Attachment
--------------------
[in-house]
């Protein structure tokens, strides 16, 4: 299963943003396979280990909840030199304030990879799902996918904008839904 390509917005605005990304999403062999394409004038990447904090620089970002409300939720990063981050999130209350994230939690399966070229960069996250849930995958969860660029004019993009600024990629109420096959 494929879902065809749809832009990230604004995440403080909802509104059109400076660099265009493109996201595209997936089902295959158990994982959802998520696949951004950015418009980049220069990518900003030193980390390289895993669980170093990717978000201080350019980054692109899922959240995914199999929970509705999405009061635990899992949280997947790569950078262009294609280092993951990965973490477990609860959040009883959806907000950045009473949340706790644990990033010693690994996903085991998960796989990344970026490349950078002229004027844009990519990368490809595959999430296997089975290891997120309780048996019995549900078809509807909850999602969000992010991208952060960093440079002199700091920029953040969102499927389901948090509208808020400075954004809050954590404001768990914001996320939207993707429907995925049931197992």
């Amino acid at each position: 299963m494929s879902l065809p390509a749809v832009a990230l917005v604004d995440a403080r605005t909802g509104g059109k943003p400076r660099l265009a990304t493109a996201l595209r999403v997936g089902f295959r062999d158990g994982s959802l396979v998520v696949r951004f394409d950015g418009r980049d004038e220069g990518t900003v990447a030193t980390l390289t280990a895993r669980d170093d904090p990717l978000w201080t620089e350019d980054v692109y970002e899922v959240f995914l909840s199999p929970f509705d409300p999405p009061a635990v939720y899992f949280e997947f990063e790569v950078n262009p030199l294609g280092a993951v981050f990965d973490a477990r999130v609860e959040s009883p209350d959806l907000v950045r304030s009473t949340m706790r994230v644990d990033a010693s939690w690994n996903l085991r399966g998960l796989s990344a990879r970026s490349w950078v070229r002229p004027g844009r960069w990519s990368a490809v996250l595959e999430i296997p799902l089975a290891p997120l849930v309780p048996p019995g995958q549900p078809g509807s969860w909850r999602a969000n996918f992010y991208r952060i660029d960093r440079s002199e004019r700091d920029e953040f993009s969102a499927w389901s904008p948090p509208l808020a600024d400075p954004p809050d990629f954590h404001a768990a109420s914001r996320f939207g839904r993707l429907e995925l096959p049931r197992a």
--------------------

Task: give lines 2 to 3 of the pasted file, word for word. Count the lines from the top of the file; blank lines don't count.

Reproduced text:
């Protein structure tokens, strides 16, 4: 299963943003396979280990909840030199304030990879799902996918904008839904 390509917005605005990304999403062999394409004038990447904090620089970002409300939720990063981050999130209350994230939690399966070229960069996250849930995958969860660029004019993009600024990629109420096959 494929879902065809749809832009990230604004995440403080909802509104059109400076660099265009493109996201595209997936089902295959158990994982959802998520696949951004950015418009980049220069990518900003030193980390390289895993669980170093990717978000201080350019980054692109899922959240995914199999929970509705999405009061635990899992949280997947790569950078262009294609280092993951990965973490477990609860959040009883959806907000950045009473949340706790644990990033010693690994996903085991998960796989990344970026490349950078002229004027844009990519990368490809595959999430296997089975290891997120309780048996019995549900078809509807909850999602969000992010991208952060960093440079002199700091920029953040969102499927389901948090509208808020400075954004809050954590404001768990914001996320939207993707429907995925049931197992």
């Amino acid at each position: 299963m494929s879902l065809p390509a749809v832009a990230l917005v604004d995440a403080r605005t909802g509104g059109k943003p400076r660099l265009a990304t493109a996201l595209r999403v997936g089902f295959r062999d158990g994982s959802l396979v998520v696949r951004f394409d950015g418009r980049d004038e220069g990518t900003v990447a030193t980390l390289t280990a895993r669980d170093d904090p990717l978000w201080t620089e350019d980054v692109y970002e899922v959240f995914l909840s199999p929970f509705d409300p999405p009061a635990v939720y899992f949280e997947f990063e790569v950078n262009p030199l294609g280092a993951v981050f990965d973490a477990r999130v609860e959040s009883p209350d959806l907000v950045r304030s009473t949340m706790r994230v644990d990033a010693s939690w690994n996903l085991r399966g998960l796989s990344a990879r970026s490349w950078v070229r002229p004027g844009r960069w990519s990368a490809v996250l595959e999430i296997p799902l089975a290891p997120l849930v309780p048996p019995g995958q549900p078809g509807s969860w909850r999602a969000n996918f992010y991208r952060i660029d960093r440079s002199e004019r700091d920029e953040f993009s969102a499927w389901s904008p948090p509208l808020a600024d400075p954004p809050d990629f954590h404001a768990a109420s914001r996320f939207g839904r993707l429907e995925l096959p049931r197992a």